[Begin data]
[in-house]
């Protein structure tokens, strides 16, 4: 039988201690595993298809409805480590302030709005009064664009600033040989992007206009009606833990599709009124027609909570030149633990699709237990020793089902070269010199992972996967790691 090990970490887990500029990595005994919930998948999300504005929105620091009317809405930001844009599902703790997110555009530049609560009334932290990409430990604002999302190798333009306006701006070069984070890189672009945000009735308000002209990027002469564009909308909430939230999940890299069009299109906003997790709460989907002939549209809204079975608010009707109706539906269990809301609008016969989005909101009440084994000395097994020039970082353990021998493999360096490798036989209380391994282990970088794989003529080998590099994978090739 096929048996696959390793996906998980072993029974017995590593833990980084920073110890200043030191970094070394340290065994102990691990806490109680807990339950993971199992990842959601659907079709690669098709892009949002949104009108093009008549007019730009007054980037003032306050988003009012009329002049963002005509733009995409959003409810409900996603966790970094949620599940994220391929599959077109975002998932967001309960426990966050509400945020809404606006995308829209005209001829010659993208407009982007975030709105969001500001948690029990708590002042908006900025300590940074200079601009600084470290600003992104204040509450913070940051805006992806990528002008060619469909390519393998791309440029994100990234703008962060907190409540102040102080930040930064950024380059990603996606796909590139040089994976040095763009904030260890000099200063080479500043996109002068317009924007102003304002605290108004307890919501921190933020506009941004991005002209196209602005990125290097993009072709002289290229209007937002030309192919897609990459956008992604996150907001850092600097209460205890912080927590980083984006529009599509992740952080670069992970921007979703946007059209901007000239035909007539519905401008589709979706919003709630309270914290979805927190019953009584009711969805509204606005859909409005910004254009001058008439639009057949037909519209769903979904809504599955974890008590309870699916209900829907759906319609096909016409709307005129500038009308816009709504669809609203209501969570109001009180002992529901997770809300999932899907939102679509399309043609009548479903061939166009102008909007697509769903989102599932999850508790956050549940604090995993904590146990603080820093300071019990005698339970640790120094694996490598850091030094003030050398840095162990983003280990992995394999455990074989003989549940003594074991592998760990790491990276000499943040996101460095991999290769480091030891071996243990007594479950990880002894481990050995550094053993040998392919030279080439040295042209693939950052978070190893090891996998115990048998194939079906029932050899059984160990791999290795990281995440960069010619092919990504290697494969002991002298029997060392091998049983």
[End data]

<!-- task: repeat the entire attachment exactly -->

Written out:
[in-house]
């Protein structure tokens, strides 16, 4: 039988201690595993298809409805480590302030709005009064664009600033040989992007206009009606833990599709009124027609909570030149633990699709237990020793089902070269010199992972996967790691 090990970490887990500029990595005994919930998948999300504005929105620091009317809405930001844009599902703790997110555009530049609560009334932290990409430990604002999302190798333009306006701006070069984070890189672009945000009735308000002209990027002469564009909308909430939230999940890299069009299109906003997790709460989907002939549209809204079975608010009707109706539906269990809301609008016969989005909101009440084994000395097994020039970082353990021998493999360096490798036989209380391994282990970088794989003529080998590099994978090739 096929048996696959390793996906998980072993029974017995590593833990980084920073110890200043030191970094070394340290065994102990691990806490109680807990339950993971199992990842959601659907079709690669098709892009949002949104009108093009008549007019730009007054980037003032306050988003009012009329002049963002005509733009995409959003409810409900996603966790970094949620599940994220391929599959077109975002998932967001309960426990966050509400945020809404606006995308829209005209001829010659993208407009982007975030709105969001500001948690029990708590002042908006900025300590940074200079601009600084470290600003992104204040509450913070940051805006992806990528002008060619469909390519393998791309440029994100990234703008962060907190409540102040102080930040930064950024380059990603996606796909590139040089994976040095763009904030260890000099200063080479500043996109002068317009924007102003304002605290108004307890919501921190933020506009941004991005002209196209602005990125290097993009072709002289290229209007937002030309192919897609990459956008992604996150907001850092600097209460205890912080927590980083984006529009599509992740952080670069992970921007979703946007059209901007000239035909007539519905401008589709979706919003709630309270914290979805927190019953009584009711969805509204606005859909409005910004254009001058008439639009057949037909519209769903979904809504599955974890008590309870699916209900829907759906319609096909016409709307005129500038009308816009709504669809609203209501969570109001009180002992529901997770809300999932899907939102679509399309043609009548479903061939166009102008909007697509769903989102599932999850508790956050549940604090995993904590146990603080820093300071019990005698339970640790120094694996490598850091030094003030050398840095162990983003280990992995394999455990074989003989549940003594074991592998760990790491990276000499943040996101460095991999290769480091030891071996243990007594479950990880002894481990050995550094053993040998392919030279080439040295042209693939950052978070190893090891996998115990048998194939079906029932050899059984160990791999290795990281995440960069010619092919990504290697494969002991002298029997060392091998049983």